A Movie Is Born: James Wolcott’s “Lucking Out” Is a Book of Cinematic Proportions

By Al Giordano

If James Wolcott’s Lucking Out: My Life of Getting Down and Semi-Dirty in Seventies New York (2011, Doubleday) becomes, deservedly, a movie, it will be an edgier East Coast cousin of Cameron Crowe’s Almost Famous. This coming-of-age story brings to resurrected life the “semi-dirty” portals and characters through which a young writer evolved to become one of America’s foremost cultural critics, on the cusp of waves that his own prose helped to create.

Imagine if instead of cutting his teeth on redneck jam bands like the Allman Brothers for the pretentious Rolling Stone editor Ben Fong-Torres, a writer had come up as the fledgling critic who sat at the bar at CBGBs scribbling John-the-Baptist prophecies on napkins to herald the coming of Patti Smith and Talking Heads, navigating the story through the shark-infested newsroom of the Village Voice (my god, it was as cutthroat as I’d always imagined it: “nobody at the Voice told you anything for your own good unless he was up to no good,” recalls Wolcott: “like the gangster families in The Godfather, the Voice convulsed into feuds every few years to purge the bad blood and begin a fresh cycle of animosities”), so that 14- and 15-year-old New York boys and girls, your correspondent included, could gobble up his prose and race down the Bowery for a front-table and a sloe gin fizz (we were never, ever, carded) in the opening rounds of what came to be known, later, but not yet, as “Punk.”

The wunderkind Crowe had Lester Bangs as a mentor, true, but Wolcott, we learn from Lucking Out, was caught in a love triangle with that brilliant and bombastic music critic and a mutual girlfriend during the final months of Bangs’ life. In the same 1973 when a 16-year-old Crowe was roaming the longhair frat halls of the Hyatt in Hollywood, the proverbial “Riot House” of established seventies rock stars and groupies, a 21-year-old Wolcott was waiting endlessly, over and over again, for Tom Verlaine and Richard Lloyd of Television to get their guitars stringed to taste (“it always took them forever to tune up, bent over their guitars like car mechanics over a tricky transmission”). There, he would often step out the CBGB’s gate onto the sidewalk at the Bowery and Bleeker Street for some air. Let’s go take that walk with him, for Wolcott’s is a pen with superpowers – the kind that Stan Lee and Jack King Kirby assigned to the Marvel heroes that inspired our scribe as a boy – that transports the reader to places and times of legend:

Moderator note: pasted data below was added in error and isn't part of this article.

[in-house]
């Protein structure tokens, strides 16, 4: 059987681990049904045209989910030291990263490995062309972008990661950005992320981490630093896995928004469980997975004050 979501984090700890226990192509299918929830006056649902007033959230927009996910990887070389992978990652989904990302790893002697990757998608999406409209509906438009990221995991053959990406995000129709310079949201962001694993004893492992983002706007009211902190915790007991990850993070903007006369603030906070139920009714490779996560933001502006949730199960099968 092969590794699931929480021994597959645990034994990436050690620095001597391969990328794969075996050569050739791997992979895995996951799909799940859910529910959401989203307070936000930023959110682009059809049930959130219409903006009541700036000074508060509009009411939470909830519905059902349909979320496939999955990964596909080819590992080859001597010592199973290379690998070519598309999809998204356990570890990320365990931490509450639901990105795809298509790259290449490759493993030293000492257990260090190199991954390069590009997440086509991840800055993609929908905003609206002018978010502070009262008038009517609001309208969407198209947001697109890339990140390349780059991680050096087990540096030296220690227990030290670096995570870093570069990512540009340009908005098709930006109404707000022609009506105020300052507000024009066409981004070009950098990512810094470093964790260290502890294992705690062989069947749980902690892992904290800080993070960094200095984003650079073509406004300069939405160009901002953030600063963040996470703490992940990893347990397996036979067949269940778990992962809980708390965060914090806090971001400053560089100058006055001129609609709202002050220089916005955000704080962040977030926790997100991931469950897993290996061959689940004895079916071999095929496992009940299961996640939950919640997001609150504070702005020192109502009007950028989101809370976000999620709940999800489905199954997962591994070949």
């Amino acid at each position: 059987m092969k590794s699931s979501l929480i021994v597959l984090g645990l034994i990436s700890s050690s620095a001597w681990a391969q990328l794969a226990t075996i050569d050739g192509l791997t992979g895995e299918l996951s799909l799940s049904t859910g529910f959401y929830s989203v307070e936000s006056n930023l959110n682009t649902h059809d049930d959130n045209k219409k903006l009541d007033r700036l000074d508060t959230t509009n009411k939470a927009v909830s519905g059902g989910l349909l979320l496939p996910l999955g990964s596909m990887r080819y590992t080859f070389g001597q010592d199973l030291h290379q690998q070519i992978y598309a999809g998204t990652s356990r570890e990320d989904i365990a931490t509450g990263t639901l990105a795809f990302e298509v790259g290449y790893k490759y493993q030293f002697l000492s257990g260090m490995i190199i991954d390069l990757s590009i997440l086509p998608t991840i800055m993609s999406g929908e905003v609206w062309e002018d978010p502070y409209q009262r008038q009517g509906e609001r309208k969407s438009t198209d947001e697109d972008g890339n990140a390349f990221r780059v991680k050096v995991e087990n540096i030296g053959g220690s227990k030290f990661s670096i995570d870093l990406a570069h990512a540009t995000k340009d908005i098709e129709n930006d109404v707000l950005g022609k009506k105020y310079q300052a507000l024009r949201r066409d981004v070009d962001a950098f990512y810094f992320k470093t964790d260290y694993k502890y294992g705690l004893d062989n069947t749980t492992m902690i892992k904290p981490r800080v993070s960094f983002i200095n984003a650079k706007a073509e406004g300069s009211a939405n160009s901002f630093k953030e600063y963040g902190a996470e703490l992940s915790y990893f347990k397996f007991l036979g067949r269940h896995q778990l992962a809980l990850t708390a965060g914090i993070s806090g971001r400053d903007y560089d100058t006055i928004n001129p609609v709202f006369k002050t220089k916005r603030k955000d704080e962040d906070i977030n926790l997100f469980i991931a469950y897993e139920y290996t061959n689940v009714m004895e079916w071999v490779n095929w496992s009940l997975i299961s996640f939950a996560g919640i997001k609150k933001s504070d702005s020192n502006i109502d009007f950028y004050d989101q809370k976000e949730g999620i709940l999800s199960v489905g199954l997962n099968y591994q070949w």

“If nothing else, the seventies in New York taught me situational awareness, a vital attribute for every slow-moving mammal prone to daydreaming. Like so many who came to see Patti, I would sometimes glide backward to the street when the opening band began tormenting their guitars after tuning up on each other’s nerves for five or ten minutes. It wasn’t like cooling your heels out on the piazza. Bottles would be dropped from the Palace Hotel men’s shelter above CBGB’s, their green and clear glass smashing on the sidewalk, some of them exploding with pee, the contents recycled from the beer or Thunderbird that the bottles formerly contained. It wasn’t a nightly occurrence, but it happened often enough to keep you limber. Scraggly panhandlers who didn’t bother to work up an inventive line of patter to go with their outstretched palms would pester anyone stationary, even though the CBGB’s customers themselves were the very portrait of slim pickings and linty pockets. Abuse was shouted from passing cars, on general principle, not for anything in particular, and the occasional curiosity-seeker or casual-date couple would serenade by, open the front door for a peek, and get a face-ful of inchoate racket blasting from the stage – all the deterrence they needed to keep moving to find a different lovebird destination, assuming they weren’t eaten by cannibals before they got to Canal Street.”

That “situational awareness” would, in real life, prepare some of us to live and navigate in places like Mexico City, Sao Paulo or the Lacandon Jungle, but it readied Wolcott for an even scarier place: the offices of the New York media. Over the subsequent decades he has deliciously taken down the mighty knowns and risen up the worthy unknowns as a widely-read critic of – you name it – movies, music, television, politics, news media, bloggers, and classical ballet, among other contact sports for the Voice, Esquire, The New Yorker, New York mag, The New York Review of Books and his current longtime gig at Vanity Fair.